GREENWOOD — ITC-DeltaCom’s purchase of the business assets of Greenwood-based Scientific Telecom is expected to be finalized Aug. 16. But unlike many acquisitions that cause layoffs, ITC-DeltaCom expects a 60% increase in employment in Mississippi after the purchase of Scientific Telecom is complete.
Scientific Telecom, one of the largest privately-held telecommunications equipment vendors in Mississippi, had sales of about $3.1 million in 1998. The company currently employs 30 people, and has offices in Greenwood, Jackson, Hattiesburg and Tupelo. The company has either installed and/or is maintaining 75,000 telephones served by 12,500 lines in Mississippi.
Scientific Telecom President Allen Wood Jr., who will join ITC-DeltaCom management after the purchase of Scientific Telecom, said the purchase will benefit Mississippi customers by giving access to a single provider for all business communication services including telephone equipment, long distance service, video teleconferencing, Internet and operator services, and local exchange service.
“So as far as I know, we are going to be the only company in Mississippi that is going to have all those services provided by one company,” Wood said. “Our customers will have one telephone bill and one technician instead of three or four from different companies. It will be a powerful combination. Customers want Humptey Dumptey back together again like the old AT&T system. They want one company to deal with, but they want competitive pricing.”
Andrew M. Walker, vice chairman and chief executive officer of ITC-DeltaCom, said the acquisition of Scientific Telecom by ITC-DeltaCom is a natural move in the company’s effort to provide the best service to business customers in Mississippi.
“With our fiber network and data switching capability throughout the South, we already offer customers one of the most robust and reliable network infrastructures available,” said Walker, whose company is headquartered in West Point, Ga. “Now, with the addition of Scientific Telecom, we will add enhanced convenience and expertise to our arsenal of telecommunications operations.”
A recent article titled “Mississippi Churning” published in Interactive Week, the Internet’s newspaper, said that regional carriers like ITC-DeltaCom are giving big companies like MCI WorldCom a run for the money by using small-market savvy to grab business customers away from the big boys — sometimes in their own backyards.
“Jackson, Miss., may be Bernie Ebbers’ world headquarters, but Foster McDonald says it’s his home turf,” said the article by Rachel King. “The president of ITC DeltaCom says Ebbers and his MCI WorldCom just don’t do a good job of meeting the telecom needs of their smaller business neighbors in Mississippi’s state capital.”
“Jackson is a secondary market to WorldCom,” says McDonald. “In Jackson, we have a bigger presence looking after customers than MCI WorldCom. They are good at product development, sending direct mail and telemarketing, but they don’t put the people out there.”
The article said that in small markets in the U.S., regional operators such as CapRock Communications, GST Telecommunications, ITC-DeltaCom and McLeod USA are wresting a big chunk of the coveted small-to-midsized business market away from the major national carriers.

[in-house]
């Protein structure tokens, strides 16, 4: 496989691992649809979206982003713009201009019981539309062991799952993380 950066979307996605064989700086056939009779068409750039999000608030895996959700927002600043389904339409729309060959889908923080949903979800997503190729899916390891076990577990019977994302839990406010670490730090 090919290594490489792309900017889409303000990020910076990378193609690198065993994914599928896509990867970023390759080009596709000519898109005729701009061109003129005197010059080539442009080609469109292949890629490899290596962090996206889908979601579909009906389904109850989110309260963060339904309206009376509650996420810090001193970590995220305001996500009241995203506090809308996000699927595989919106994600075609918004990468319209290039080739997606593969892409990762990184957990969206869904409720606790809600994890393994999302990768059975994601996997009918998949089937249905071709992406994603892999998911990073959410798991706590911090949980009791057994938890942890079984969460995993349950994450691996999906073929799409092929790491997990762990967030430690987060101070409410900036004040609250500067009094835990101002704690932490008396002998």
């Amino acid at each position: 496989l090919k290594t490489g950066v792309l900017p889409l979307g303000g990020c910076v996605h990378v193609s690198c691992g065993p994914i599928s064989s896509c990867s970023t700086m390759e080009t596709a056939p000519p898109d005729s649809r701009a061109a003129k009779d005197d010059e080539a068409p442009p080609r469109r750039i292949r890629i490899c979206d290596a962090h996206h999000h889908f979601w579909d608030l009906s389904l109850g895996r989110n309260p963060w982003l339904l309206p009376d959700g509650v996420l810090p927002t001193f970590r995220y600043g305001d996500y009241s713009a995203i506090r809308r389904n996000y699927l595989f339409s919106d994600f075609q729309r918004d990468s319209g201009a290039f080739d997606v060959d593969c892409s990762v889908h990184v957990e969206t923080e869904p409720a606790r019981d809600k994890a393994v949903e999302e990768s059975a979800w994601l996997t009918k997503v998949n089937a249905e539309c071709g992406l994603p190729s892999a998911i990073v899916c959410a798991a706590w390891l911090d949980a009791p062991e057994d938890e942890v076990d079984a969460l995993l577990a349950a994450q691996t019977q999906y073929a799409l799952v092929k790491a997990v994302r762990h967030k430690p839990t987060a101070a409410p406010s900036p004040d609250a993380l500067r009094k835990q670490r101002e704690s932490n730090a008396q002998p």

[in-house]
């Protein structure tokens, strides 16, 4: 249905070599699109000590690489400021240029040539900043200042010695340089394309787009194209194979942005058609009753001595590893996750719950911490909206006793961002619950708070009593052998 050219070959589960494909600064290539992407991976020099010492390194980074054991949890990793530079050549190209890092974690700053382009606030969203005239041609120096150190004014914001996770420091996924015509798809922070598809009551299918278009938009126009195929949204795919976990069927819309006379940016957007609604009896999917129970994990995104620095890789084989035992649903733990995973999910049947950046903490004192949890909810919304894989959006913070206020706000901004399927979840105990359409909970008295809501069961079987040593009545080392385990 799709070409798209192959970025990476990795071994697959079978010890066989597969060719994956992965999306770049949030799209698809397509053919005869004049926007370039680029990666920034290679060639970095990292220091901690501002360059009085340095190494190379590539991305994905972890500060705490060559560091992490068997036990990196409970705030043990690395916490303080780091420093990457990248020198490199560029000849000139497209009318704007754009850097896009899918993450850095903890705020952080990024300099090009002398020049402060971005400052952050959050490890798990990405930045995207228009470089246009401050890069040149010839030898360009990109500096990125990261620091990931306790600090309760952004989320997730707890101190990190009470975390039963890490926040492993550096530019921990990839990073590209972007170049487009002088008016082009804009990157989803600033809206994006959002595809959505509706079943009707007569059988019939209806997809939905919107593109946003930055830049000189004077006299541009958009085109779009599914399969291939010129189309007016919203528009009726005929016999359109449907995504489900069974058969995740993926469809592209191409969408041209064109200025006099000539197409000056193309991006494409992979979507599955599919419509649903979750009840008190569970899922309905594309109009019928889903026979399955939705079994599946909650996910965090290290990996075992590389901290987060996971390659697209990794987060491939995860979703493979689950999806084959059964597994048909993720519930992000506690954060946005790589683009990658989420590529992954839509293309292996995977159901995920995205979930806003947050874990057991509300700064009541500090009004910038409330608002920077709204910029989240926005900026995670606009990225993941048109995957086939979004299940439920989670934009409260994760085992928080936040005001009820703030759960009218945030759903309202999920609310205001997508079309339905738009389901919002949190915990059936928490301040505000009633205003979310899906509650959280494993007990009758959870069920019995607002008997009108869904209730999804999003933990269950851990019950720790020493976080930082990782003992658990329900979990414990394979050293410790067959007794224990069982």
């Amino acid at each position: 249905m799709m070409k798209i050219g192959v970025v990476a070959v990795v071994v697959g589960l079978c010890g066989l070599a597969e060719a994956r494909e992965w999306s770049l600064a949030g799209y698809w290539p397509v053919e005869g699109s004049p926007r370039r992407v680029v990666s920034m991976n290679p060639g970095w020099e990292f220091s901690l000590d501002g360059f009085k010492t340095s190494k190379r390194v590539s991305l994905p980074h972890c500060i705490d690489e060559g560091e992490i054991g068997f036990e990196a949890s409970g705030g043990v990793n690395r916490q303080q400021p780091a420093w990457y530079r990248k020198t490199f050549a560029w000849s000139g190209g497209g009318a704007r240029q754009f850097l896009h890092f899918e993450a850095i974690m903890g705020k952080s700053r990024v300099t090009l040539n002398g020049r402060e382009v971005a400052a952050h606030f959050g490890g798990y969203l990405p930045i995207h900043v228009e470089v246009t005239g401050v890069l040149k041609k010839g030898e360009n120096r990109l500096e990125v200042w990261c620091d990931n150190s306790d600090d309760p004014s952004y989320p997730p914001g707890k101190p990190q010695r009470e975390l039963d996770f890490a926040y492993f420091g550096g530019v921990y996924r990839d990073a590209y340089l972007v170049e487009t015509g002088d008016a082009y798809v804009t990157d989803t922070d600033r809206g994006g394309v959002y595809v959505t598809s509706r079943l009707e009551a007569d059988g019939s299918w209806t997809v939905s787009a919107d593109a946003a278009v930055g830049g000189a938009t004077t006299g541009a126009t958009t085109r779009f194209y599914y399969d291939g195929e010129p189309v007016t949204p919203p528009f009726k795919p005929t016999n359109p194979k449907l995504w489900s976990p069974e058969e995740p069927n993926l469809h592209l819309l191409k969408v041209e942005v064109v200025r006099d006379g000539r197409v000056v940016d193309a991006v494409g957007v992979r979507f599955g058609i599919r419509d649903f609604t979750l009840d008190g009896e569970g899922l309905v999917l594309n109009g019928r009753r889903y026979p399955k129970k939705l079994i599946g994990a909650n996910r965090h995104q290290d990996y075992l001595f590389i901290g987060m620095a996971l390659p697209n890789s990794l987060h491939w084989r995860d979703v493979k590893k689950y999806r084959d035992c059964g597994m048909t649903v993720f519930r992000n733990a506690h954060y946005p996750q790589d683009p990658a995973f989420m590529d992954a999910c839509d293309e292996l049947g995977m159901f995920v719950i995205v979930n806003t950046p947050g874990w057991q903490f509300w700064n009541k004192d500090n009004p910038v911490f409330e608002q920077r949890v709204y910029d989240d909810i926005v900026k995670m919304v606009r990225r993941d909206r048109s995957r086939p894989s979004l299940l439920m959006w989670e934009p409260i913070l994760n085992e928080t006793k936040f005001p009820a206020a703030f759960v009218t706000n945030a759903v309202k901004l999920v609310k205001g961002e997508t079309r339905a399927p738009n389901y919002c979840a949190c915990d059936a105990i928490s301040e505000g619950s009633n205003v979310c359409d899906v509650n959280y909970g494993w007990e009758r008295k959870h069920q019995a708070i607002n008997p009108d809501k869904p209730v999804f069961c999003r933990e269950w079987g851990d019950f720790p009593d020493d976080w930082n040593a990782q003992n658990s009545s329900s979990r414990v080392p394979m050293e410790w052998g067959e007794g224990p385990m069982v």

ITC-DeltaCom provides integrated telecommunications services to mid-sized and major businesses in the South, and is a regional provider of wholesale long-haul services to other communications companies. The company operates 24 branch locations in eight states, and has a 7,800-mile fiber optic network in 10 states. ITC-DeltaCom has interconnection agreements with BellSouth, GTE, Southwestern Bell and Sprint for resale and access to unbundled network elements, and is a certified competitive local exchange carrier (CLEC) in all nine BellSouth states.
Wood said the telecommunication industry has gone through several major revolutions. The first wave was deregulation of the equipment portion of the business. Then the long-distance monopoly was broken up. The third revolution was deregulation of local service.
“While that technically occurred a couple years ago, it is just now beginning to crank up in the marketplace,” Wood said. “There are two more revolutions going on. One of them on the equipment side is CTI, computer telephony integration. This integration of computers and telephone systems allows all kinds of data to be transferred back and forth which is very powerful in businesses serving customers. The last, and not least, revolution is the Internet, and it is going to revolutionize all of our lives. It is already doing it. E commerce is growing at a fantastic rate.”
Wood said that sales of Scientific Telecom assets to ITC-DeltaCom was a natural evolution for Scientific Telecom.
“We are living in a world of increasingly complex technologies which hold tremendous benefits, but a service provider is faced with daunting challenges,” Wood said. “This present revolution requires size, and a combined offering of network and equipment services, coupled with voice and data expertise, which simply was not the case in the past. How then could Scientific Telecom accomplish such growth, training, and product breadth to fulfill its mission? The answer was to align ourselves with a company, of similar service philosophy, which has all the components to excel in the new environment.”
“We feel that joining these two fine companies will give the most powerful presence in Mississippi for our customers. The merger is truly a win-win-win move for our customers, for ITCD, and for us.”
Contact MBJ staff writer Becky Gillette at firstname.lastname@example.org.
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